By Katie Lange
The Department of Defense Sexual Assault Prevention and Response Office (SAPRO) works continuously to ensure service members get the help they need. To uphold this mission, SAPRO strives to make certain those who support and assist victims have all the latest information.
This effort was recently highlighted during the 43rd National Organization for Victim Assistance Training Event in San Diego, where a huge military presence turned out. Event organizers said more than 500 service members and DoD civilians were there, accounting for nearly a third of the 1,600 people in attendance.
There were more than 100 presentations and workshops for service sexual assault prevention and response (SAPR) personnel to attend, ranging from crisis tips to mock exercises that will help hone key skills that better assist survivors of this crime.
During a session called Military Monday, experts from SAPRO were able to share resources and explain what the department has learned with other practitioners in the SAPR community. A panel discussion gave the services the opportunity to ask questions of SAPRO leadership. The attendees – nearly 600 of them – were energetic and engaged, offering an impressive amount of participation and insight from the field. That feedback, from NOVA and other events, will help inform departmental program and policy enhancements aimed to address military sexual assault.
“We were particularly excited by the large numbers of DoD SAPR personnel at Military Monday and at presentations throughout the week, as well as their high levels of participation and engagement,” said Bette Inch, SAPRO’s Senior Victim Assistance Advisor. “These personnel have a real passion for their jobs, and it was a privilege to be part of their learning experience.”
RADM Ann Burkhardt, the director of DoD SAPRO, gave a speech at the opening of the week-long event to service SAPR personnel, thanking them for their efforts on behalf of sexual assault survivors and for advocating for victims’ rights. RADM Burkhardt also praised these key practitioners for their enthusiasm in delivering high-quality care to every survivor.
While acknowledging that sexual assault continues to be a significant challenge in the military, she shared what is showing promise for the DoD – thanks, in part, to the sharing of best practices from the civilian community.
Collaboration, Community, Commitment
At the event, civilian partners worked with DoD’s experts to provide advanced victim advocacy training that met or exceeded standards of the National Advocate Credentialing Program, allowing DoD attendees to receive DoD Sexual Assault Advocate Certification Program continuing education credits, a requirement for advocates to renew their credentials. Through this collaboration, SAPRO has developed a cadre of credentialed advocates who stand ready to serve military sexual assault survivors – more than 24,000 service members and DoD civilians are currently certified across the department.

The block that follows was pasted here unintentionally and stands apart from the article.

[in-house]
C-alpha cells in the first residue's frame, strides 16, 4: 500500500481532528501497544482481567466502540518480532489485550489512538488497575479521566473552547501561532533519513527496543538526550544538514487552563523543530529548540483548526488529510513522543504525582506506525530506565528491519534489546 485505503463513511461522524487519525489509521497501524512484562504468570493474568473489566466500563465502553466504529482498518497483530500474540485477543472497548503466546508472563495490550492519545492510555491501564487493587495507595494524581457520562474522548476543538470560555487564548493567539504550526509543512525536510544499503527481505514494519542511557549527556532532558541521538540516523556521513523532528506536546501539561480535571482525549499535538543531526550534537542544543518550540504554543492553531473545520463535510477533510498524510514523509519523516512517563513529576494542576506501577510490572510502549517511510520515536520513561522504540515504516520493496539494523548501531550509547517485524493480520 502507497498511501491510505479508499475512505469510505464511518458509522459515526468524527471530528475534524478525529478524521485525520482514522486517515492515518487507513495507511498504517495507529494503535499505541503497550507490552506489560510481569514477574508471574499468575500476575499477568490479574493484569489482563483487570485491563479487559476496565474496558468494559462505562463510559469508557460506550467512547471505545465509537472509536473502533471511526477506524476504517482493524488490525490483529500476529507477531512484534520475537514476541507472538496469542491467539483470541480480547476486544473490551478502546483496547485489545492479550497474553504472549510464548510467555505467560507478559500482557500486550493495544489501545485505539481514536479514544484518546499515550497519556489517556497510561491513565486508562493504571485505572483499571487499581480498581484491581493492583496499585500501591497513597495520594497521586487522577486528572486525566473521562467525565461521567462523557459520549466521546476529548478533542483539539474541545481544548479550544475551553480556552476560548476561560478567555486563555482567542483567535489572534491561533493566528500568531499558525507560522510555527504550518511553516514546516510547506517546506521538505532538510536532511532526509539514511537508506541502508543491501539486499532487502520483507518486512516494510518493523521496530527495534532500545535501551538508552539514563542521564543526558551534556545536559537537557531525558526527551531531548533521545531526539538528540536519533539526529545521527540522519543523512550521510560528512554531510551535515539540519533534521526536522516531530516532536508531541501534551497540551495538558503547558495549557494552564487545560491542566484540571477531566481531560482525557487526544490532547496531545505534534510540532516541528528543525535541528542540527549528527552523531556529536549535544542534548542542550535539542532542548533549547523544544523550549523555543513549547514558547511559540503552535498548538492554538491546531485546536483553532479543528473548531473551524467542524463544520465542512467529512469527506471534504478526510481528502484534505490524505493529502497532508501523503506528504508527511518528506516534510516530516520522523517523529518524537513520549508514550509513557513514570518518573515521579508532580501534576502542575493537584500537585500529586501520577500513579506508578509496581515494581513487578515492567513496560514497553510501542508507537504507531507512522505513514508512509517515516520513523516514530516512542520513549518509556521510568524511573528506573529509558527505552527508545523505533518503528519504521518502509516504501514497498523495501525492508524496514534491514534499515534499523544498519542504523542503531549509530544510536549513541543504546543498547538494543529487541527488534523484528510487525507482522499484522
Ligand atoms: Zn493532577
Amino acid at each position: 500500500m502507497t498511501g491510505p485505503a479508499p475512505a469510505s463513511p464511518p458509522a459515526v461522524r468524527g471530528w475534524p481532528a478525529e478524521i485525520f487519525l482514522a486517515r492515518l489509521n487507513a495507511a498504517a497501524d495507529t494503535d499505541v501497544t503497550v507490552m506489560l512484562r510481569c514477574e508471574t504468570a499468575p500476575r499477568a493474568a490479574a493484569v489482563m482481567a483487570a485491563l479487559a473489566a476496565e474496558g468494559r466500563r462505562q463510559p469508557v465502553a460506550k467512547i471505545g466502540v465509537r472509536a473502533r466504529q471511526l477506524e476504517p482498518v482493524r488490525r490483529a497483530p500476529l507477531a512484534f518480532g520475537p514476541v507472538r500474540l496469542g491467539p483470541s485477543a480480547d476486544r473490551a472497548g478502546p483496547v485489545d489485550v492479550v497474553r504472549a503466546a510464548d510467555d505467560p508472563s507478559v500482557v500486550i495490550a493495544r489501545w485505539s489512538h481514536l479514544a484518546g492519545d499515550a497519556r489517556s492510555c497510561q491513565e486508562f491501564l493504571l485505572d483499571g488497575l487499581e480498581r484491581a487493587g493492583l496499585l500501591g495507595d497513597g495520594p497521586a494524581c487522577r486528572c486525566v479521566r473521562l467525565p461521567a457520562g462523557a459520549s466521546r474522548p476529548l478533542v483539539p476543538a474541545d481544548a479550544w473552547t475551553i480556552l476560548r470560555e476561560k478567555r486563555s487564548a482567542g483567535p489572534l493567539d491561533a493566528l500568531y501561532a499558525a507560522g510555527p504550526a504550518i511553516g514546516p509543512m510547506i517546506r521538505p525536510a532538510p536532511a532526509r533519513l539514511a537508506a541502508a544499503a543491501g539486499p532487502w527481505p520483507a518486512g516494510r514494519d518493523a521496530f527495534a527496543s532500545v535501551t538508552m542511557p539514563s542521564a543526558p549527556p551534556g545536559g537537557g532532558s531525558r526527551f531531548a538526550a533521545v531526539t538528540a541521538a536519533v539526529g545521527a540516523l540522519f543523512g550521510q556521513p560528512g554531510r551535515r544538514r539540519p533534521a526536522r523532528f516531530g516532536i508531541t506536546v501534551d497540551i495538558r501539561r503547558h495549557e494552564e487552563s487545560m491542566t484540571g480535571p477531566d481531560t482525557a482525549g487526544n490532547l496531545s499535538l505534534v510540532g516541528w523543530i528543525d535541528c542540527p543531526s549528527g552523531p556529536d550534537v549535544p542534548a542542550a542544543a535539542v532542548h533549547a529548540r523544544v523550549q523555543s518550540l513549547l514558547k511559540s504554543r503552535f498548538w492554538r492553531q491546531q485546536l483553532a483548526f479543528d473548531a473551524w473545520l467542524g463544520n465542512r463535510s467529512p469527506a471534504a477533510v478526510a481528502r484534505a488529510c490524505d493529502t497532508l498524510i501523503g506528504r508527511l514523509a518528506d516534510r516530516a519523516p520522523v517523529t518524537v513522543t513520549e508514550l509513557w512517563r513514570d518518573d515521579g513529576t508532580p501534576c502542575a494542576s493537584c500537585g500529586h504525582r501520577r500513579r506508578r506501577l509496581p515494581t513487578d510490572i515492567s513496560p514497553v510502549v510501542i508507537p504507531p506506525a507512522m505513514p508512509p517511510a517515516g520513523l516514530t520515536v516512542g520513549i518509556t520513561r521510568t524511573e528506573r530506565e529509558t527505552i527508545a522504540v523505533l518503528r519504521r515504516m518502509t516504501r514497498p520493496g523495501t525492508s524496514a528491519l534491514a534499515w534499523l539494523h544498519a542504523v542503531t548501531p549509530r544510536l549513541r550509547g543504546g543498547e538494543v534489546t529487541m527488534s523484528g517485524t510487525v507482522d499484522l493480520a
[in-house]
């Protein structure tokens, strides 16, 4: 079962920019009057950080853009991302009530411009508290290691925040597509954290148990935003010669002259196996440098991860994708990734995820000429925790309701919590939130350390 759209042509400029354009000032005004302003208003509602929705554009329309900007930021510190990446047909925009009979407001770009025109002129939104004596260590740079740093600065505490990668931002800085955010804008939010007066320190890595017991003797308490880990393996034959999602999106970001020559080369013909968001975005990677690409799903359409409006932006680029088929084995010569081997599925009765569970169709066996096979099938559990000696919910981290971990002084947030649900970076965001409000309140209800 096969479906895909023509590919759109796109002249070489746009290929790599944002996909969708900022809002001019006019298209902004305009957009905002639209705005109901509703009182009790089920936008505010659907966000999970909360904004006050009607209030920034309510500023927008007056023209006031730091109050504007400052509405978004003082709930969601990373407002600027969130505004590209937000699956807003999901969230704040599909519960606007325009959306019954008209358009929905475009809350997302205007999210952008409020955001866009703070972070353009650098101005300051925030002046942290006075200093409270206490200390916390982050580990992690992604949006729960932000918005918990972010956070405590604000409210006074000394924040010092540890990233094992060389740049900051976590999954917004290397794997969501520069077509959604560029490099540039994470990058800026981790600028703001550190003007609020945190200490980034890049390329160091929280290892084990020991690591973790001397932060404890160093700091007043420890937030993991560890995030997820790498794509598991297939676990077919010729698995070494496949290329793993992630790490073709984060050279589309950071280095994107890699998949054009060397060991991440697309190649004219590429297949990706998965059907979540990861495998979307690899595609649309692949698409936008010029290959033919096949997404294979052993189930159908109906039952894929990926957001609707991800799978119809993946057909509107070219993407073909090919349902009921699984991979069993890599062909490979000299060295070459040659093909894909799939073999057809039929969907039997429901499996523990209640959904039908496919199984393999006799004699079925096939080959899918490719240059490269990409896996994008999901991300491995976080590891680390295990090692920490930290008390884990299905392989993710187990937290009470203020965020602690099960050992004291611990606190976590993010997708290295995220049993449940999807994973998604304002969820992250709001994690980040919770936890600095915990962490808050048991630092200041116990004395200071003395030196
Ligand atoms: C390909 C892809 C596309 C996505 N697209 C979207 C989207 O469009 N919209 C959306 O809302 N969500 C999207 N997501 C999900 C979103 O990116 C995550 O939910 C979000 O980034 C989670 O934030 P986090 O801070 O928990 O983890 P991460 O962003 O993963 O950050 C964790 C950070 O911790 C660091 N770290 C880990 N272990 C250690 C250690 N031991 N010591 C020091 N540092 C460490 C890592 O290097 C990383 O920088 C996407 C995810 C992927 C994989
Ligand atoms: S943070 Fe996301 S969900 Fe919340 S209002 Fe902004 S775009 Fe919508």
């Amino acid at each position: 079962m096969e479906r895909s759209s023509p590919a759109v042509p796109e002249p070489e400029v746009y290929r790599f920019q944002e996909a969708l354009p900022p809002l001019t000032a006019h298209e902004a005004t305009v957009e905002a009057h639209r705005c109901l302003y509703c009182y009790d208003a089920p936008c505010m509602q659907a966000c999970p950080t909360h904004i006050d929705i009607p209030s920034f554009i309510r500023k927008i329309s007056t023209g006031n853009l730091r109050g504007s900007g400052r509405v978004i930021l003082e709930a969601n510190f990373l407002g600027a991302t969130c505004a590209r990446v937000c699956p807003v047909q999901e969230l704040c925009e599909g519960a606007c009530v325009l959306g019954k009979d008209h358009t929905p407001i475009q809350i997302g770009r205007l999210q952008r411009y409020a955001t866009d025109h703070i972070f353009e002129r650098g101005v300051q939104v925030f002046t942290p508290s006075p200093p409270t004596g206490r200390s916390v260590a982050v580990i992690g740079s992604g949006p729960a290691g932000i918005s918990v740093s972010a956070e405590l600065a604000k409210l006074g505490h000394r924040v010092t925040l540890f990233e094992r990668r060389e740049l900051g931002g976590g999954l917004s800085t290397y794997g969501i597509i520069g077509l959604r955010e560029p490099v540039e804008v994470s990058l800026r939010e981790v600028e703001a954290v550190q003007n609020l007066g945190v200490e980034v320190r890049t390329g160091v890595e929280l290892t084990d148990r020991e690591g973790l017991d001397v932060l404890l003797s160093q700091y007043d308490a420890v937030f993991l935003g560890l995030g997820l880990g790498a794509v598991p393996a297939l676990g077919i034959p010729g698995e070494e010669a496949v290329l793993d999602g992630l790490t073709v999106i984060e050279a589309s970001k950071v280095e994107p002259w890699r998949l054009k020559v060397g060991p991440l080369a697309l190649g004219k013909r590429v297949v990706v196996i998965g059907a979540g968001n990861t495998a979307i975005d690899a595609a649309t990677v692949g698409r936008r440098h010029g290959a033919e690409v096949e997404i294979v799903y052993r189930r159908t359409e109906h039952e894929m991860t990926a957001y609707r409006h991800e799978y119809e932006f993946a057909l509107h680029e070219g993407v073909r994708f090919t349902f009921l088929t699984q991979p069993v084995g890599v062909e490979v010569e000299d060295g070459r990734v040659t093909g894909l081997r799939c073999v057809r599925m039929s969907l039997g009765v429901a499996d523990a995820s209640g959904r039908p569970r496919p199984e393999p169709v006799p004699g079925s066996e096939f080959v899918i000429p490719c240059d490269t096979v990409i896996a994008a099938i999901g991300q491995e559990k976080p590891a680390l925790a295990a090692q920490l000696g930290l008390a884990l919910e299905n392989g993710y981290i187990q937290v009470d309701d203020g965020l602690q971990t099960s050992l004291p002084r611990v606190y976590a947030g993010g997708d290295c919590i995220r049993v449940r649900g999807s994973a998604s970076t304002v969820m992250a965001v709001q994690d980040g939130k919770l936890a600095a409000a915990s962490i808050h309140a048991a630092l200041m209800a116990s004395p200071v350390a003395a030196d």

Through the DoD community, advocates who are a lifeline for survivors don’t have to be the only people to help victims put their lives back together. SAPR programs in every service have a multifaceted team of experts to assist with reporting, health care, the investigative process and the legal process. Experts include Sexual Assault Response Coordinators, Victim Advocates, medical forensic examiners, the Special Victims’ Counsel and Victim’s Legal Counsel legal personnel, military chaplains, criminal investigators, inspectors general and special victims’ prosecutors.
Burkhardt also reiterated the military’s commitment to the mission and how it starts from the top.
“We are an organization comprised of people who understand what this problem means to an effective fighting force. We engage every individual – from the Secretary of Defense … to the newest recruits and future service members on delayed entry – to be part of the solution,” she said. “This issue is lethal to our military and we must continue to do everything in our power to eradicate it from our force.”
While recent DoD data shows sexual assault is occurring less often among service members, and a greater share of service members are choosing to report the notoriously underreported crime, Burkhardt was quick to point out that progress didn’t mean success.
“Despite major declines in occurrences of sexual assault, far too many of our people still find their lives changed by a perpetrator of this crime. And far too many continue to suffer in silence,” she said. “Units are divided when cohesiveness is shattered with the broken bond of trust.”
The NOVA Training Event is just one of many throughout the year that help SAPR personnel further develop their skills as practitioners. The unprecedented turnout and participation of SAPR personnel from across the department shows the dedication and commitment the military has to tackling this issue.
For free confidential assistance, call the DoD Safe Helpline at 877-995-5247 or visit safehelpline.org.